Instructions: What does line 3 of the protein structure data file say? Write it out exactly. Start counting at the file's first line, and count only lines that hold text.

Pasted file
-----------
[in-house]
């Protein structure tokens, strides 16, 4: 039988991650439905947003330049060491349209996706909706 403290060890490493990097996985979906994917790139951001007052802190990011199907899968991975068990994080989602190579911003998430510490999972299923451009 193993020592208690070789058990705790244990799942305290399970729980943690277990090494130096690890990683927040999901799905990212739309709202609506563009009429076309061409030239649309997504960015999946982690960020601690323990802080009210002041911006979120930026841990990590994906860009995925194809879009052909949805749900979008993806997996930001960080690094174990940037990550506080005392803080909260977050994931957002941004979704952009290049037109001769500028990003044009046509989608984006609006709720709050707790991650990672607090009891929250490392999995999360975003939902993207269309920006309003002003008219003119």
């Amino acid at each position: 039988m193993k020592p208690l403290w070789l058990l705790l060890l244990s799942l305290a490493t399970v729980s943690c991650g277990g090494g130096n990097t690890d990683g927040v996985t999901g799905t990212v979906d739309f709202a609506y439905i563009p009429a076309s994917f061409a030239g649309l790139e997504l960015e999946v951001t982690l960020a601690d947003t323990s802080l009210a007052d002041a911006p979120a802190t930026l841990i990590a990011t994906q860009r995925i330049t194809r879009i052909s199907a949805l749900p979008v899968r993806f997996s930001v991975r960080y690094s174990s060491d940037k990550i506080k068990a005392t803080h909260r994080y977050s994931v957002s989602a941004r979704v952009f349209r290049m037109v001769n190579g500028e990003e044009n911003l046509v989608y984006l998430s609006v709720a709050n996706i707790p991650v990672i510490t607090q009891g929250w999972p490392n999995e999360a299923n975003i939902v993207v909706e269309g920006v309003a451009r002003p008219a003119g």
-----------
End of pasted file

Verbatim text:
């Amino acid at each position: 039988m193993k020592p208690l403290w070789l058990l705790l060890l244990s799942l305290a490493t399970v729980s943690c991650g277990g090494g130096n990097t690890d990683g927040v996985t999901g799905t990212v979906d739309f709202a609506y439905i563009p009429a076309s994917f061409a030239g649309l790139e997504l960015e999946v951001t982690l960020a601690d947003t323990s802080l009210a007052d002041a911006p979120a802190t930026l841990i990590a990011t994906q860009r995925i330049t194809r879009i052909s199907a949805l749900p979008v899968r993806f997996s930001v991975r960080y690094s174990s060491d940037k990550i506080k068990a005392t803080h909260r994080y977050s994931v957002s989602a941004r979704v952009f349209r290049m037109v001769n190579g500028e990003e044009n911003l046509v989608y984006l998430s609006v709720a709050n996706i707790p991650v990672i510490t607090q009891g929250w999972p490392n999995e999360a299923n975003i939902v993207v909706e269309g920006v309003a451009r002003p008219a003119g």